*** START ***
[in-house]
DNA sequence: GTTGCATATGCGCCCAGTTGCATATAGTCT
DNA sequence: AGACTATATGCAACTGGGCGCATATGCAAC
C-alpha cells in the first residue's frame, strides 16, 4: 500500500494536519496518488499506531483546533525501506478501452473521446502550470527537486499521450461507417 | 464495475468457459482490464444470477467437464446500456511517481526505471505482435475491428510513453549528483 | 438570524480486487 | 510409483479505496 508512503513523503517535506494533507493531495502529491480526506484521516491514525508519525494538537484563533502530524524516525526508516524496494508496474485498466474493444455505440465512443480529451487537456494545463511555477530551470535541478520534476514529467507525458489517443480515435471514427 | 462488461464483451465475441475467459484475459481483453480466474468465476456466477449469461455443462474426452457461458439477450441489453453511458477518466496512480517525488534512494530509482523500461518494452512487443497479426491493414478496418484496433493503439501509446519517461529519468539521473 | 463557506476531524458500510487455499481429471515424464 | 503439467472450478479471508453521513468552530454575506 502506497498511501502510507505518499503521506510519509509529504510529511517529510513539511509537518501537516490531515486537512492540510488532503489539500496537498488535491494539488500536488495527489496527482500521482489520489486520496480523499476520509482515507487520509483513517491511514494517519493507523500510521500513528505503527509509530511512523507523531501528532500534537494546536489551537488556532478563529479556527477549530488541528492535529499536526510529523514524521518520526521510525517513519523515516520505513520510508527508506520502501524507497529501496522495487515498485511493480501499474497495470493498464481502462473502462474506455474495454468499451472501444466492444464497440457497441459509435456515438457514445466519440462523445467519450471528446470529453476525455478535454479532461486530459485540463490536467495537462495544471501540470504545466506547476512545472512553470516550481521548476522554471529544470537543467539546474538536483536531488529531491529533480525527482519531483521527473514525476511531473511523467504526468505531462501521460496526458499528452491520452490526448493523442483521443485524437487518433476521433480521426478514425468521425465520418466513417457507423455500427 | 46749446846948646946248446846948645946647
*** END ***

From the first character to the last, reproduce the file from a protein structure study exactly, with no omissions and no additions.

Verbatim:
[in-house]
DNA sequence: GTTGCATATGCGCCCAGTTGCATATAGTCT
DNA sequence: AGACTATATGCAACTGGGCGCATATGCAAC
C-alpha cells in the first residue's frame, strides 16, 4: 500500500494536519496518488499506531483546533525501506478501452473521446502550470527537486499521450461507417 | 464495475468457459482490464444470477467437464446500456511517481526505471505482435475491428510513453549528483 | 438570524480486487 | 510409483479505496 508512503513523503517535506494533507493531495502529491480526506484521516491514525508519525494538537484563533502530524524516525526508516524496494508496474485498466474493444455505440465512443480529451487537456494545463511555477530551470535541478520534476514529467507525458489517443480515435471514427 | 462488461464483451465475441475467459484475459481483453480466474468465476456466477449469461455443462474426452457461458439477450441489453453511458477518466496512480517525488534512494530509482523500461518494452512487443497479426491493414478496418484496433493503439501509446519517461529519468539521473 | 463557506476531524458500510487455499481429471515424464 | 503439467472450478479471508453521513468552530454575506 502506497498511501502510507505518499503521506510519509509529504510529511517529510513539511509537518501537516490531515486537512492540510488532503489539500496537498488535491494539488500536488495527489496527482500521482489520489486520496480523499476520509482515507487520509483513517491511514494517519493507523500510521500513528505503527509509530511512523507523531501528532500534537494546536489551537488556532478563529479556527477549530488541528492535529499536526510529523514524521518520526521510525517513519523515516520505513520510508527508506520502501524507497529501496522495487515498485511493480501499474497495470493498464481502462473502462474506455474495454468499451472501444466492444464497440457497441459509435456515438457514445466519440462523445467519450471528446470529453476525455478535454479532461486530459485540463490536467495537462495544471501540470504545466506547476512545472512553470516550481521548476522554471529544470537543467539546474538536483536531488529531491529533480525527482519531483521527473514525476511531473511523467504526468505531462501521460496526458499528452491520452490526448493523442483521443485524437487518433476521433480521426478514425468521425465520418466513417457507423455500427 | 46749446846948646946248446846948645946647